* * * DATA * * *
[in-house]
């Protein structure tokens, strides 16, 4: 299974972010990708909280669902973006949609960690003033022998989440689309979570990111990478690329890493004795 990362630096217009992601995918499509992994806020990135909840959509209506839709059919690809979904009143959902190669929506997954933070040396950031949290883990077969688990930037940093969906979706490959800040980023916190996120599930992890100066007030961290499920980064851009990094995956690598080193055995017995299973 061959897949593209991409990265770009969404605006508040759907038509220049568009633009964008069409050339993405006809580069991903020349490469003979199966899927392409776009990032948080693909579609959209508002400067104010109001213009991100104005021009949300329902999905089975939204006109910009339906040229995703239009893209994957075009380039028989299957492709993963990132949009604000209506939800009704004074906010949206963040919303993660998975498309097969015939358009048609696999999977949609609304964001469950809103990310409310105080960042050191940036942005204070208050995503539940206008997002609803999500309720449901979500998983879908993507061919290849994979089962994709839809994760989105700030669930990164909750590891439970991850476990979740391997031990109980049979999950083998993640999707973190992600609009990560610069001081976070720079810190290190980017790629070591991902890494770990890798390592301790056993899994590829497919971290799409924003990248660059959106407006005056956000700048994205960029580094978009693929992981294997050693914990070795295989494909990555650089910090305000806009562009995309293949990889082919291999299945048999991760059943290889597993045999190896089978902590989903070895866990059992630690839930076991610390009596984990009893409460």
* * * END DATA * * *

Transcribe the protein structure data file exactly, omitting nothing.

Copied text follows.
[in-house]
């Protein structure tokens, strides 16, 4: 299974972010990708909280669902973006949609960690003033022998989440689309979570990111990478690329890493004795 990362630096217009992601995918499509992994806020990135909840959509209506839709059919690809979904009143959902190669929506997954933070040396950031949290883990077969688990930037940093969906979706490959800040980023916190996120599930992890100066007030961290499920980064851009990094995956690598080193055995017995299973 061959897949593209991409990265770009969404605006508040759907038509220049568009633009964008069409050339993405006809580069991903020349490469003979199966899927392409776009990032948080693909579609959209508002400067104010109001213009991100104005021009949300329902999905089975939204006109910009339906040229995703239009893209994957075009380039028989299957492709993963990132949009604000209506939800009704004074906010949206963040919303993660998975498309097969015939358009048609696999999977949609609304964001469950809103990310409310105080960042050191940036942005204070208050995503539940206008997002609803999500309720449901979500998983879908993507061919290849994979089962994709839809994760989105700030669930990164909750590891439970991850476990979740391997031990109980049979999950083998993640999707973190992600609009990560610069001081976070720079810190290190980017790629070591991902890494770990890798390592301790056993899994590829497919971290799409924003990248660059959106407006005056956000700048994205960029580094978009693929992981294997050693914990070795295989494909990555650089910090305000806009562009995309293949990889082919291999299945048999991760059943290889597993045999190896089978902590989903070895866990059992630690839930076991610390009596984990009893409460």